Flush with opportunity and the capital needed to move investment and merger and acquisition (M&A) strategies forward as the rush to decarbonise the global energy system heightens, corporate power and renewables companies need to prepare for rising near-term risk, says consultancy group Wood Mackenzie.
The company says decarbonisation is the lynchpin of the global strategy to meet the 1.5 °C warming scenario influencing companies’ planning.
According to its new ‘Corporate power and renewables: 5 things to look for in 2022’ report, the complexity of achieving project progress with buy-in from investors may be the biggest barrier to meeting the targets being set.
Wood Mackenzie highlights that calls for improved disclosure on emissions performance and environmental impact are increasing as investors seek best-in-class performance on environmental, social and governance (ESG); therefore, companies need to outline plans to decarbonise their entire business, including intermediate targets on the road to net zero.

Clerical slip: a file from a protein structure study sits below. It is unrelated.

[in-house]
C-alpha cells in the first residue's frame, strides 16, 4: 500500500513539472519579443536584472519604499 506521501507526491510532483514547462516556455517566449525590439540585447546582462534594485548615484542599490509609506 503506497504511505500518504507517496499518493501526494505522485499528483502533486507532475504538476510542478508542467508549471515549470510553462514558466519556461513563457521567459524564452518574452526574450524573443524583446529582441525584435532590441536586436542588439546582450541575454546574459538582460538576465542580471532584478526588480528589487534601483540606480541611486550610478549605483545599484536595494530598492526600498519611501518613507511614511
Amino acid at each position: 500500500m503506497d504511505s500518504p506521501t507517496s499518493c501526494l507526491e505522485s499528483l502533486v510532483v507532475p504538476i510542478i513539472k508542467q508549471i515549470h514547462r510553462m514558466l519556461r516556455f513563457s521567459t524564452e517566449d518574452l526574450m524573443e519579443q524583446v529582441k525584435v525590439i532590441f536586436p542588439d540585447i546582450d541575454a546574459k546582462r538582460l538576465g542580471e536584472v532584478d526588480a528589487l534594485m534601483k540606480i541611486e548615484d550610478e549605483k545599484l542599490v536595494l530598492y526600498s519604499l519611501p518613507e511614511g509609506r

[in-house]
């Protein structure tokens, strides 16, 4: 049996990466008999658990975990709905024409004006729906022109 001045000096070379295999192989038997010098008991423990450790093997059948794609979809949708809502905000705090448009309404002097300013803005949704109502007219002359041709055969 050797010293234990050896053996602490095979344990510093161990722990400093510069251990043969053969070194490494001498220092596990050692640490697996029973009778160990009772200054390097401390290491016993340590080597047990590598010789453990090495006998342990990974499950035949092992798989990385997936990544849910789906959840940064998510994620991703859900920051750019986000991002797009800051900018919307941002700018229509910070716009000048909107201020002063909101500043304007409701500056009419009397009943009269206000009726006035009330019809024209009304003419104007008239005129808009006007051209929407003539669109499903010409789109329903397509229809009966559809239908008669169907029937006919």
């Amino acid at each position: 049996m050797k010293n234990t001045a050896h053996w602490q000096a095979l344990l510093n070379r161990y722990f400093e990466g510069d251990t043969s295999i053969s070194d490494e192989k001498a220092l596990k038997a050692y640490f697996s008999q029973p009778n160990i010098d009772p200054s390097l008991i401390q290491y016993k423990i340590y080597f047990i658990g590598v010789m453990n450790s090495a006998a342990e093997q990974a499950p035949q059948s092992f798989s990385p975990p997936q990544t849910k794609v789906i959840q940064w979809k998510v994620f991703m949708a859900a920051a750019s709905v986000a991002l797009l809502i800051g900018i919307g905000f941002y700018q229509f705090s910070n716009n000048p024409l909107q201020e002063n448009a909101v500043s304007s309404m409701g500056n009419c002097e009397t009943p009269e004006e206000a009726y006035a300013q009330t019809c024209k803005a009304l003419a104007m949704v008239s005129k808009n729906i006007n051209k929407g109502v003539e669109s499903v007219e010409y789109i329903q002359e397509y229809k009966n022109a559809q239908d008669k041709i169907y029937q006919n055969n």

The company indicates that activist investors will push listed utilities to justify integrated business models and some, for example the SSE in the UK, could move to sell-down regulated transmission and distribution businesses, recycling capital into network expansion and renewables capacity growth.
In the US, it points out that the pressure will be on integrated utilities to divest nonregulated conventional generation assets.
Wood Mackenzie also expects the M&A market to heat up as buyers see acquisitions as the most expedient way to capture the growth potential of renewables, and that packaging broader low-carbon solutions to help a range of end-users decarbonise will also be high on the corporate agenda.
The company also notes that renewables’ increasing share of the power generation mix makes intermittency a bigger challenge – electricity outages would severely undermine confidence in utilities’ role in leading energy transition change.
In the wind and solar markets, continued pressure on capital expenditure, impacted by rising equipment costs, will force auction prices up in 2022, the study indicates.
Polysilicon, steel, copper and aluminium pricing, combined with logistical bottlenecks, contributed to equipment price increases throughout 2021 and companies will need to work to protect their margins going forward, Wood Mackenzie states.